The weather has grown cold, and rain has fallen for weeks. The fields and roads are muddy, so workers can neither cut nor haul cane from the fields. People remain at home and only go outside to get more wood for the fireplace or the stove. On the night of the school’s Christmas program, there is a light drizzle, but it does not keep people away. The children have told their parents and family that the program is dedicated to Jefferson, so people who have never before come to the program make an appearance.
The women who have brought food set up pots, pans, and bowls on the tables in the back of the room while the other women take seats close to the heater. The men and boys stand in the back, chatting until it is time for the play. Grant is behind the curtain with the actors. Two older students, Irene and Odessa, help Grant prepare the children’s costumes. Grant parts the curtain every now and then to see how many people have arrived. In the front row sits Miss Rita Lawrence with her large grandson Bok; next to them is Julia Lavonia, who has two children performing in the program. On the other side of the room sit Tante Lou, Miss Emma, Miss Eloise, and Inez. Behind them are many others whom Grant knows from the plantation, such as Farrell and Ofelia Jarreau, the Martins, the Williamses, and the Griffins. The church is nearly full.
At seven o’clock, Grant steps onto the stage and thanks all in the audience for attending. He invites Reverend Ambrose to lead them in prayer, and the Reverend asks God to look over every jail cell especially one in Bayonne and to go with both the guilty and the innocent. Grant and another student pull back the curtains, and the choir begins singing “Silent Night.” The children sing beautifully. Grant knows the bad weather has made it possible for the children to spend more time practicing instead of working in the fields. Grant looks at the Christmas tree—underneath it is a single wrapped gift. The children contributed spare change to buy a wool sweater and a pair of wool socks for Jefferson. After the choir sings a few more songs, other children recite poems and essays. Then the children perform the nativity scene. After the play, the children take their bows. Grant asks Reverend Ambrose if he has any last remarks. The Reverend again thanks God and reminds the audience that no one is free from sin. Grant thanks him and reminds everyone that there are refreshments and food in the back of the room.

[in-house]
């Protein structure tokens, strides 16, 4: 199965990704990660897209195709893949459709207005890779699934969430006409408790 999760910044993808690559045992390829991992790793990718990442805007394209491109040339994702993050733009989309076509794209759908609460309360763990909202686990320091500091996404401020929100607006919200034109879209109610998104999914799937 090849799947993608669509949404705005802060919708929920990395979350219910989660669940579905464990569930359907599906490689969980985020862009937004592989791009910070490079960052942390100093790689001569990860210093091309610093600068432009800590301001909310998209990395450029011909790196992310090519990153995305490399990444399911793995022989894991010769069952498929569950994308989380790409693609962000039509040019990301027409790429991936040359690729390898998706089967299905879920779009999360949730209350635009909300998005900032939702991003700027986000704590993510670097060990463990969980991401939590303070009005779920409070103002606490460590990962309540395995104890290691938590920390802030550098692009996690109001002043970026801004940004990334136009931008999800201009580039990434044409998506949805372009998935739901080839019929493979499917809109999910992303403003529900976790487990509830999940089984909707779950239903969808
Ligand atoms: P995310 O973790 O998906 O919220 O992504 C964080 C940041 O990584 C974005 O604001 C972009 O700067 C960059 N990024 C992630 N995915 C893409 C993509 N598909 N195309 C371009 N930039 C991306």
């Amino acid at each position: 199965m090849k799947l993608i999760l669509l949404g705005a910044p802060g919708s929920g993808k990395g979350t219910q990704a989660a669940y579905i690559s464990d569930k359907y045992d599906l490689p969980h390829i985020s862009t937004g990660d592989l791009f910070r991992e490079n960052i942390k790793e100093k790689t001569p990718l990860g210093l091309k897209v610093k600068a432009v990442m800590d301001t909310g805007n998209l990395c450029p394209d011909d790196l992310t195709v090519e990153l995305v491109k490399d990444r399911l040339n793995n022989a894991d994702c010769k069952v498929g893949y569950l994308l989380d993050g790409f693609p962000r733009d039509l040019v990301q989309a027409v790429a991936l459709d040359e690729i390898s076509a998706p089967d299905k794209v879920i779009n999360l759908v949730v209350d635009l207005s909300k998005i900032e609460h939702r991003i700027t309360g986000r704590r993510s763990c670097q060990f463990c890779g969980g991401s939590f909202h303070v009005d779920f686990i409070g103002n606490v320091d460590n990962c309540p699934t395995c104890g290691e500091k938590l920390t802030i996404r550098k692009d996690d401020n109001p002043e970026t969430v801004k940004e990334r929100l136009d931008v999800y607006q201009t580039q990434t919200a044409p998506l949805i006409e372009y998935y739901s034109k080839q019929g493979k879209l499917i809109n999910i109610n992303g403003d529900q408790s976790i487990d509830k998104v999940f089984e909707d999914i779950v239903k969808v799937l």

The children ask Grant what he thought about their performance, and he tells them it was just fine. But Grant does not look happy—he has heard the same songs and has seen the same play all his life. Nothing changes in the quarter, and Grant feels alone. Tante Lou sends a girl with some food to give to Grant, and he sits next to the pulpit eating chicken and bread. Everyone laughs and chats, and the lone gift sits under the tree.